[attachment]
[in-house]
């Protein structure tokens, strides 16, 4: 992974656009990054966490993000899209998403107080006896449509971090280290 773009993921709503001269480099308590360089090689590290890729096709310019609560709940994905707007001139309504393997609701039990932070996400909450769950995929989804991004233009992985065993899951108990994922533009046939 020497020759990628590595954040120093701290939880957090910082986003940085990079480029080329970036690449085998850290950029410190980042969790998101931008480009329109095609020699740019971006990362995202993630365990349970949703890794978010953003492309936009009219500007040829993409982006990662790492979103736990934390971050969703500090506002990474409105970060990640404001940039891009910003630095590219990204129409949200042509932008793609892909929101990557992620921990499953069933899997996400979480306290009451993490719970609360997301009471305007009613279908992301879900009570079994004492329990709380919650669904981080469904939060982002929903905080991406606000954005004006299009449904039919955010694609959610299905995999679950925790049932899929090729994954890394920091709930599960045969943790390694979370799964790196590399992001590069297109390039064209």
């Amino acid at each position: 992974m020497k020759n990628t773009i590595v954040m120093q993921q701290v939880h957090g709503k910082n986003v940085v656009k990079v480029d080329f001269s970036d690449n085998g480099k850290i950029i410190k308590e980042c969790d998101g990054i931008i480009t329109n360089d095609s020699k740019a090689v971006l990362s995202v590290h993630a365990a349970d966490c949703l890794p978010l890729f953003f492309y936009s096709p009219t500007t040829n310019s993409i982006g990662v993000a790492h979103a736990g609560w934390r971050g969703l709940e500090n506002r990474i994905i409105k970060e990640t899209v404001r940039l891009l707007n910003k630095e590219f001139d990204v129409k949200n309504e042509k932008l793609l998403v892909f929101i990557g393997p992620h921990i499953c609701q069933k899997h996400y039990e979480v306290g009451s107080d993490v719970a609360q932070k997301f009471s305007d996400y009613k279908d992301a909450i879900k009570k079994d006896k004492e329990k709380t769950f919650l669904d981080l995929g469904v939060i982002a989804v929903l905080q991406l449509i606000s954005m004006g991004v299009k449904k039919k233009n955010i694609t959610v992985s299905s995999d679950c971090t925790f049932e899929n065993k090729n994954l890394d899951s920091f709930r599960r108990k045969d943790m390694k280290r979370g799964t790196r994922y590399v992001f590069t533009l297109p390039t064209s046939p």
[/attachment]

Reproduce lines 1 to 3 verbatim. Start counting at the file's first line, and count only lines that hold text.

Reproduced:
[in-house]
């Protein structure tokens, strides 16, 4: 992974656009990054966490993000899209998403107080006896449509971090280290 773009993921709503001269480099308590360089090689590290890729096709310019609560709940994905707007001139309504393997609701039990932070996400909450769950995929989804991004233009992985065993899951108990994922533009046939 020497020759990628590595954040120093701290939880957090910082986003940085990079480029080329970036690449085998850290950029410190980042969790998101931008480009329109095609020699740019971006990362995202993630365990349970949703890794978010953003492309936009009219500007040829993409982006990662790492979103736990934390971050969703500090506002990474409105970060990640404001940039891009910003630095590219990204129409949200042509932008793609892909929101990557992620921990499953069933899997996400979480306290009451993490719970609360997301009471305007009613279908992301879900009570079994004492329990709380919650669904981080469904939060982002929903905080991406606000954005004006299009449904039919955010694609959610299905995999679950925790049932899929090729994954890394920091709930599960045969943790390694979370799964790196590399992001590069297109390039064209």
């Amino acid at each position: 992974m020497k020759n990628t773009i590595v954040m120093q993921q701290v939880h957090g709503k910082n986003v940085v656009k990079v480029d080329f001269s970036d690449n085998g480099k850290i950029i410190k308590e980042c969790d998101g990054i931008i480009t329109n360089d095609s020699k740019a090689v971006l990362s995202v590290h993630a365990a349970d966490c949703l890794p978010l890729f953003f492309y936009s096709p009219t500007t040829n310019s993409i982006g990662v993000a790492h979103a736990g609560w934390r971050g969703l709940e500090n506002r990474i994905i409105k970060e990640t899209v404001r940039l891009l707007n910003k630095e590219f001139d990204v129409k949200n309504e042509k932008l793609l998403v892909f929101i990557g393997p992620h921990i499953c609701q069933k899997h996400y039990e979480v306290g009451s107080d993490v719970a609360q932070k997301f009471s305007d996400y009613k279908d992301a909450i879900k009570k079994d006896k004492e329990k709380t769950f919650l669904d981080l995929g469904v939060i982002a989804v929903l905080q991406l449509i606000s954005m004006g991004v299009k449904k039919k233009n955010i694609t959610v992985s299905s995999d679950c971090t925790f049932e899929n065993k090729n994954l890394d899951s920091f709930r599960r108990k045969d943790m390694k280290r979370g799964t790196r994922y590399v992001f590069t533009l297109p390039t064209s046939p």